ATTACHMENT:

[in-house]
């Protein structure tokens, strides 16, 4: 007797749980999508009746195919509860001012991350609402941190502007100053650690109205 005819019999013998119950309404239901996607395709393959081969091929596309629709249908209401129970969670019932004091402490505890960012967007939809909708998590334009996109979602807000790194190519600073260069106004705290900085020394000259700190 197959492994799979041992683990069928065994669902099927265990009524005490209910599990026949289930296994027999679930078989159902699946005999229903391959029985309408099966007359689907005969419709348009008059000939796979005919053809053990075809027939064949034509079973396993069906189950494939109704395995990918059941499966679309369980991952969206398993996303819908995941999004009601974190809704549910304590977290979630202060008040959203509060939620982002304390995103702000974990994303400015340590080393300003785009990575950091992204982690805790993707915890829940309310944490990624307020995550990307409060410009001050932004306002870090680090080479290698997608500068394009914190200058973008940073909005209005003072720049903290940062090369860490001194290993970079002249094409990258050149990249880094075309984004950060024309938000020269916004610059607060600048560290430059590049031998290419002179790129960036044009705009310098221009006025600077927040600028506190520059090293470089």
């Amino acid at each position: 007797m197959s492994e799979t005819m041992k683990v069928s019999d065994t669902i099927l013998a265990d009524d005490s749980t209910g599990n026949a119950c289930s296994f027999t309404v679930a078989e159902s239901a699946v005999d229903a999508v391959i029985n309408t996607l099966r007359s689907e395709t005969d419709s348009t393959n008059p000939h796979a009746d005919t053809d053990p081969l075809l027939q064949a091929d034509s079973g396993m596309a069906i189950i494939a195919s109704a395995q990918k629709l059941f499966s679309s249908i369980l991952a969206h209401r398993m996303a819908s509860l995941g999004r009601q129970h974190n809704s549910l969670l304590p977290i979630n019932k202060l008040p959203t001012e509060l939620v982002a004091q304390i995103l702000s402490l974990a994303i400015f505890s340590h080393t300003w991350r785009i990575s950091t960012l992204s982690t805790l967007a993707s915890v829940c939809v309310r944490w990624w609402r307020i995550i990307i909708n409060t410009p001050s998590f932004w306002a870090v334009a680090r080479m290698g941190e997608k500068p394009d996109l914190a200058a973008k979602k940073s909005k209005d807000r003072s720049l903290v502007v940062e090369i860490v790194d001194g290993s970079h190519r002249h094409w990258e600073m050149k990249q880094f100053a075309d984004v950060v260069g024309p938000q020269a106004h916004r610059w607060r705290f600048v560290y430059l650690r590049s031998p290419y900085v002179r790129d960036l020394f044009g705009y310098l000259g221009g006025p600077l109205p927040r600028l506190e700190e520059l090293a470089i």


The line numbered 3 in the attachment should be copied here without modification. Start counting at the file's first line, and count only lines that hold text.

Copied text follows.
């Amino acid at each position: 007797m197959s492994e799979t005819m041992k683990v069928s019999d065994t669902i099927l013998a265990d009524d005490s749980t209910g599990n026949a119950c289930s296994f027999t309404v679930a078989e159902s239901a699946v005999d229903a999508v391959i029985n309408t996607l099966r007359s689907e395709t005969d419709s348009t393959n008059p000939h796979a009746d005919t053809d053990p081969l075809l027939q064949a091929d034509s079973g396993m596309a069906i189950i494939a195919s109704a395995q990918k629709l059941f499966s679309s249908i369980l991952a969206h209401r398993m996303a819908s509860l995941g999004r009601q129970h974190n809704s549910l969670l304590p977290i979630n019932k202060l008040p959203t001012e509060l939620v982002a004091q304390i995103l702000s402490l974990a994303i400015f505890s340590h080393t300003w991350r785009i990575s950091t960012l992204s982690t805790l967007a993707s915890v829940c939809v309310r944490w990624w609402r307020i995550i990307i909708n409060t410009p001050s998590f932004w306002a870090v334009a680090r080479m290698g941190e997608k500068p394009d996109l914190a200058a973008k979602k940073s909005k209005d807000r003072s720049l903290v502007v940062e090369i860490v790194d001194g290993s970079h190519r002249h094409w990258e600073m050149k990249q880094f100053a075309d984004v950060v260069g024309p938000q020269a106004h916004r610059w607060r705290f600048v560290y430059l650690r590049s031998p290419y900085v002179r790129d960036l020394f044009g705009y310098l000259g221009g006025p600077l109205p927040r600028l506190e700190e520059l090293a470089i």